2. I hate the distance, sure, but I’ve never questioned if it’s worth it. For the nights when you rub my earlobes to calm my panic attacks. For the way you always tell me to “drive safe” when I leave. For our floppy dance parties to Queen and slow sways to John Prine. For the mornings you wake me up with peanut butter toast. Here at home, there have been people all around me, even though you weren’t one of them. Nick talking to himself as he waters the plants in our apartment, Natalie driving me to Zumba in her beat-up sedan, my parents cooking me dinner, always asking about you. Despite the nine-hour time difference and your twelve-hour workdays, we manage to video call every morning. Still, sometimes I go days without hearing you laugh. We’re close enough now, where I can picture your return, close my eyes and see you walking towards me.

Ten-minute break
You woke up and snapped me back. I exhale. You aren’t exactly in danger, but the possibility lingers with me. You’ll spend tomorrow, the 4th of July, in a country where alcohol is illegal. But in your snap, you tell me you’ll line up with everyone else to get with your one (and only one) beer, your regulated patriotic celebration. Tom wanders up and tells me about his plans to take his daughter and grandchildren Up North for the holiday. He goes out of his way to chat with me on at least one break, invite me to stay after class is finished, even though I never accept. They drink wine and eat Cheetos in a room plastered with sketches and framed completed paintings. Being a writer and 100% incapable of drawing above a preschool level, I feel so far from what they do when I twist and recline in front of them. I write stories in my mind while they labor away with charcoal on their noses.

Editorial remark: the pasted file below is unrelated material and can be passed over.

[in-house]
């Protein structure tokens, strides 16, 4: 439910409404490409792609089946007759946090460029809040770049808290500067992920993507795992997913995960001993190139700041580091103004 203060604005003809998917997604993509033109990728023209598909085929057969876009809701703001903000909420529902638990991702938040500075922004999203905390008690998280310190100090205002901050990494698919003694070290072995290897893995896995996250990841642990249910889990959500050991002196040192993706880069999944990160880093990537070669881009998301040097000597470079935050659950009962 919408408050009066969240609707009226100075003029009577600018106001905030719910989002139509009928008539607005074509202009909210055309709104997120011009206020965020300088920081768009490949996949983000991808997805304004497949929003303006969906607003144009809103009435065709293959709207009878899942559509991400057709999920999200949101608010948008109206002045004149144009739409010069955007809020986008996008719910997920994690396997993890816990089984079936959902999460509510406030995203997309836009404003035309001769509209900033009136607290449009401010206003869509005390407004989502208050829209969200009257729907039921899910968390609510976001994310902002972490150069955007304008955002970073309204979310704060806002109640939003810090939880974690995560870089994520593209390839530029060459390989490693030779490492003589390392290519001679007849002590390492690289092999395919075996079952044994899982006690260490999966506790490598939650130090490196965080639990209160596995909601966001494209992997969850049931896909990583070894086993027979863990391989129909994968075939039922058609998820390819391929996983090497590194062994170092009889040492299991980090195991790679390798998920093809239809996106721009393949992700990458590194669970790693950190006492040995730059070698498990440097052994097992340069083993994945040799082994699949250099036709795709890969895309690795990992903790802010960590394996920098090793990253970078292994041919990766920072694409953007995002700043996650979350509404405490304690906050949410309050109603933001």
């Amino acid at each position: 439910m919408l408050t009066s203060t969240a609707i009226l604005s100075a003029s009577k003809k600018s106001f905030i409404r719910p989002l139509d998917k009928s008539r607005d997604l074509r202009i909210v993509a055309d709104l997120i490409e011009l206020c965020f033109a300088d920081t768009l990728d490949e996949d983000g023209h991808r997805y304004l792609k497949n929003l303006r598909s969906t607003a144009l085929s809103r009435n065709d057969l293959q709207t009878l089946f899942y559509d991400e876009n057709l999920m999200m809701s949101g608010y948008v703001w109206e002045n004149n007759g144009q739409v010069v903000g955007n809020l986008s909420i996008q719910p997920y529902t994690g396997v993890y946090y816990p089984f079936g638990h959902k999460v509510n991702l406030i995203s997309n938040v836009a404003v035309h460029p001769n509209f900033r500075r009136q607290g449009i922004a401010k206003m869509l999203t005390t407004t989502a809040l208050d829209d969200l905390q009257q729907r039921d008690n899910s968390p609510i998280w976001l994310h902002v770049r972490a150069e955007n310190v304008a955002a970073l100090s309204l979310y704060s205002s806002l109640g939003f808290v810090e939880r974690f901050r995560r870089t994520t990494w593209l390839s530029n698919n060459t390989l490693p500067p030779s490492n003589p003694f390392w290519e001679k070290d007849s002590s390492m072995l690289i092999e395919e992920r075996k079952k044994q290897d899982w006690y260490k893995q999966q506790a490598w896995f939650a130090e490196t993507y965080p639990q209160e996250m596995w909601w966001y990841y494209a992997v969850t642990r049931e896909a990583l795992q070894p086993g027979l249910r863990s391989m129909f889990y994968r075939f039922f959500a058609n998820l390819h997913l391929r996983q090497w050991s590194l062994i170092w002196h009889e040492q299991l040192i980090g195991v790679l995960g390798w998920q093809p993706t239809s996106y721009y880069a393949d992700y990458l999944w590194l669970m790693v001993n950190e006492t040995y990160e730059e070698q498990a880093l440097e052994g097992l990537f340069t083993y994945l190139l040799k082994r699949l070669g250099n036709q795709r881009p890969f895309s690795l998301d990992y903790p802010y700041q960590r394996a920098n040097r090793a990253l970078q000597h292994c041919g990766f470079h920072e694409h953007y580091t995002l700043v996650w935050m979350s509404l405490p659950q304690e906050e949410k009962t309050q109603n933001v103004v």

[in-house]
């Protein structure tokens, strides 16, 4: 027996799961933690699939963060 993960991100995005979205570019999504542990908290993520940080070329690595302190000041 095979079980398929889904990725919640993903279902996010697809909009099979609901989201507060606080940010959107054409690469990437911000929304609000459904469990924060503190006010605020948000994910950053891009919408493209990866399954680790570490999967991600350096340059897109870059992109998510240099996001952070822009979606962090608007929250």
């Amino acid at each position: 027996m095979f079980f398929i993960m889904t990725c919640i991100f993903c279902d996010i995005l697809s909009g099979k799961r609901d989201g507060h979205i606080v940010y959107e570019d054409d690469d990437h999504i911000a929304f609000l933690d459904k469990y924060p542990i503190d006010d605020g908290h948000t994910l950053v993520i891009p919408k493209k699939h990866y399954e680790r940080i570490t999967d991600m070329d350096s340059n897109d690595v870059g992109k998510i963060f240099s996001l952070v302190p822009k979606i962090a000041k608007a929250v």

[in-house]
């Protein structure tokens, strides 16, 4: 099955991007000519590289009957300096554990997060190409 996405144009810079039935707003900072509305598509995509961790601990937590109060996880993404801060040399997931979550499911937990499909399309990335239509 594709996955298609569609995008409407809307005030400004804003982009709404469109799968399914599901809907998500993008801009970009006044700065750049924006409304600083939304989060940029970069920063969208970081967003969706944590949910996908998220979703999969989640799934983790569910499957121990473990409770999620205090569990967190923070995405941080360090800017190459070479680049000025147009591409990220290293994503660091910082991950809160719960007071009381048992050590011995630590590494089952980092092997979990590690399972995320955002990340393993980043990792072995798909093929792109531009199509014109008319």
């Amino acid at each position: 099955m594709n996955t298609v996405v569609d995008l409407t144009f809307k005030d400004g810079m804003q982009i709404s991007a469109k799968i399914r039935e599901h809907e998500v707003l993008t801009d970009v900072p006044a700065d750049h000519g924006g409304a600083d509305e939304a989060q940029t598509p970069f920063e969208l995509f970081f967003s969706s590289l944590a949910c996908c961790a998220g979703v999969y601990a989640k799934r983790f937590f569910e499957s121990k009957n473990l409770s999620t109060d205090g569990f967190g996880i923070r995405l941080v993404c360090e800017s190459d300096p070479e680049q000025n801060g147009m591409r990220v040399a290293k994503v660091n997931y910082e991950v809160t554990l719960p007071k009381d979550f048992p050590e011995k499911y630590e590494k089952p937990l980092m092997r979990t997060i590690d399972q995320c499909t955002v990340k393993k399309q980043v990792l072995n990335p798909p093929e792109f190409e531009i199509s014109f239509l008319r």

One pose, twenty minutes:
1. In long poses, it’s best to choose one thing to occupy my mind. Otherwise, I’ll fall asleep. Even standing up-- it’s happened. Tonight, the memory comes easy. I go right to sitting with you on top of Elephant Mountain in the middle of Taipei. My body was depleted by 30 hours of travel and a long night of violent illness. A night where you stroked my back as I scream-puked into a trash can, barely conscious. You were dozing off, so you set alarms for every twenty minutes. Just so you could wake up and make sure I hadn’t died in our Airbnb. At 3:00 in the morning, I had purged my way back to reality and we were both wide awake. Naturally, the obvious move was to hike up a mountain, slow, in the dark. We passed old men and women who use the massive footpath for meditative exercise, clapping hands with every step. Sometimes I had to stop, to breathe, the altitude, the dehydration, something that should have been simple enough felt insurmountable. While I paused to catch my breath and choke down sips of bottled tea, you snapped pictures of our surroundings, quelling my embarrassment of looking like an out-of-shape American to locals. You took it slow with me, stayed with me, pointed out the stray cats balancing on tree branches and the symbols carved into the concrete markers. The sun rose behind us and we dropped our backpacks onto the dusty ground, and hoisted ourselves onto a boulder, just in time to watch pastels light the city beneath us into day. You held my hand. We wondered aloud how it was possible to be there, together, halfway around the world. How we got so lucky. It sticks with me, that moment, because I think the same way often, when I think about you.